Monday, December 14, 2015

My Christmas List


This time of year can be particularly stressful for some. Many of us see it as a time of reflection, a season to show our loved ones how much they truly affect our lives. Already, I've had the greatest Christmas present a blogger could ask for. Since this time a year ago, FTDS's hit counter has almost doubled itself! Of course, it helps the numbers to piss off a certain segment of the public, but oh well. The news is, this blog has reached over 21,000 hits in 2015 alone, with readers all over the world. I'm flabbergasted at all this attention, but it feels good... a great boost to my confidence.

THANK YOU EVERYONE!

People from Russia, Australia, Canada, Japan, Belarus, United Kingdom, France, Germany, Ukraine, Ireland(!), and Poland have read my words. I am truly humbled. It seems bus operators the world over experience a lot of the same feelings as we do here in Portland. Even though we're scattered across this gorgeous blue marble, we're also united by the one thing we do for a living. I realize not all the readers are operators, but I hope by reading this blog, you understand us just a little bit more.

Bus operators, I'm sure you can tell after reading a few of my posts, can be a particularly persnickety and ornery bunch. I poke, prod and outright smack people with these words. If you've taken offense, I apologize. It is advised that you take my tomes with a grain of salt. Usually these posts are written after long hours in the seat, and that's an extremely stressful place. Someone once suggested I seek "therapy" because they thought I was downright aggressive. Well, phooey. THIS is my therapy. I get out my frustration, anger and over-zealous self-righteous indignation in this blog. It's an exercise in breathing, literary profanity. Once I've finished a post, I feel much better. If you don't appreciate being the subject of my sharp-edged barbs, might I suggest a tougher coat of armor? My personal shields grow stronger with every mile behind the wheel. I'm flipped off, honked at, and cursed in many languages every day. Just for doing my job. So yeah, I get to be mean in here because to do so "out there" isn't keeping you safe. Blowing off steam is good for the cardiovascular system, and if I let the occasional literary fart here and there just hold your nose; this too shall pass.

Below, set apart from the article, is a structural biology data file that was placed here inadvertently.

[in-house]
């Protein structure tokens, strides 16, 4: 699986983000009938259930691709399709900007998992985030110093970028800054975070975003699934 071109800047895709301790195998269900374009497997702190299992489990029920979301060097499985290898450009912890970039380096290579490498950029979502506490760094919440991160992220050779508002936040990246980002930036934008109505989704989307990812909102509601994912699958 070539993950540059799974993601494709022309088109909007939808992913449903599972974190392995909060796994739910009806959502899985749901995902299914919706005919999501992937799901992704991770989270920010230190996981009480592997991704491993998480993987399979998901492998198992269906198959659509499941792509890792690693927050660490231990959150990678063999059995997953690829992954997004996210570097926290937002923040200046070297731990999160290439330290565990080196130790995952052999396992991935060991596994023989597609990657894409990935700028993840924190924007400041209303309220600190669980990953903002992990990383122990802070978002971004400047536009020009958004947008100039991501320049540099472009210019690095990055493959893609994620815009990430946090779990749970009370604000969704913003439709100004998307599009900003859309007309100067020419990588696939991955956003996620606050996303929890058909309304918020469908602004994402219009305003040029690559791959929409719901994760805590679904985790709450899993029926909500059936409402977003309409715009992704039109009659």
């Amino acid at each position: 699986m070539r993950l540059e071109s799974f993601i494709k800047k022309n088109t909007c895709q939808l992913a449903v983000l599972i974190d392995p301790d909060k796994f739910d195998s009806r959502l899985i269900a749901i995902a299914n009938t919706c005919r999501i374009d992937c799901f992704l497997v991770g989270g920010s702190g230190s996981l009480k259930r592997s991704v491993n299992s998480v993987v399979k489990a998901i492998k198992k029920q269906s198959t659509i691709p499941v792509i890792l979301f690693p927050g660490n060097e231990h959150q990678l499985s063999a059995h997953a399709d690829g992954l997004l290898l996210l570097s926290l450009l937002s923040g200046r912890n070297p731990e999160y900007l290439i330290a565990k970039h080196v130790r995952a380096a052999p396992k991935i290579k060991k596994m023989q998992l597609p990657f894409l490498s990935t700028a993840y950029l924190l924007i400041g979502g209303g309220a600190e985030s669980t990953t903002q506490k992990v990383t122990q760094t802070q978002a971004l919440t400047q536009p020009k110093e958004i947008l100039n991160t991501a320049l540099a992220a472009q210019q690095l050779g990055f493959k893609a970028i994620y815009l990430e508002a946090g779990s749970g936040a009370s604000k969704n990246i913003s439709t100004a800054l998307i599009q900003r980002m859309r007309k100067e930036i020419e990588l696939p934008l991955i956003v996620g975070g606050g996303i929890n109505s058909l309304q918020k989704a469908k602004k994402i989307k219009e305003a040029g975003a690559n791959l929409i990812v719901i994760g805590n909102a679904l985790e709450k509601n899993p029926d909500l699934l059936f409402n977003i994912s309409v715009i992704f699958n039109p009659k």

So what do I truly "want" for Christmas this year? I've already had to change the heating system in my house. Santa told me in passing one day he had to order a rail car to deliver all the coal to my house. (Talk about grumpy old men!) So that leaves me at your mercy, dear readers. Hope you can help me out. Here's a list of 10 things I would love for Christmas, and the entire year.

Pay it forward. When someone (like a friendly bus operator) does you a "solid", do somebody else a favor down the line. I believe in the domino effect. It's amazing how easily you can do the only positive thing all day long for somebody, and the result is often one of the biggest smiles and greatest appreciation you'll ever see. Even if your efforts aren't immediately appreciated, kindness goes a long way to heal broken souls.

If a bus operator growls, barks or outright yells at you, stop and think a moment. There's usually a hidden lesson here. That operator's demeanor is likely the result of something you did that any normal human would categorize as downright stupid and dangerous to your well-being and to your fellow passengers. Whatever you do, don't argue. If you'd like an explanation, first apologize for whatever you did, then ask nicely what you did to deserve such a tongue-lashing. Remember, your infraction has already passed through the operator's busy task list. Chances are it's forgiven. We can't hold on to things very long because our emotional trash can has to be regularly emptied so we can concentrate on giving you a smooth ride. Be humble, and be honest with yourself; your safety is truly our number one concern.

Call our Customer Service Department (503-258-RIDE) when you see an operator do something nice. Or when we save someone's life. Out of each 100 calls, 99.5 of them are complaints. Surely we deserve more than half a compliment out of 100. People dearly love to bitch us out, yet ignore the positive things.

Put your phone away for a trip, and watch what we do.
Put the earbuds away. Watch how other motorists treat us. Chances are you'll see something that evokes wonder, shock or even awe. Imagine how you'd feel sitting at the helm of a 20-ton, 40-foot-long, nine-foot-wide and 11-foot-tall mega beast. See how many things your driver did just to make a simple turn? Did you see that pedestrian dart out from between parked cars? The resulting sudden stop which would normally entice a scowl from you glancing up from your phone to see what happened only to have missed it, will look (and feel) entirely different if you watch in real-time.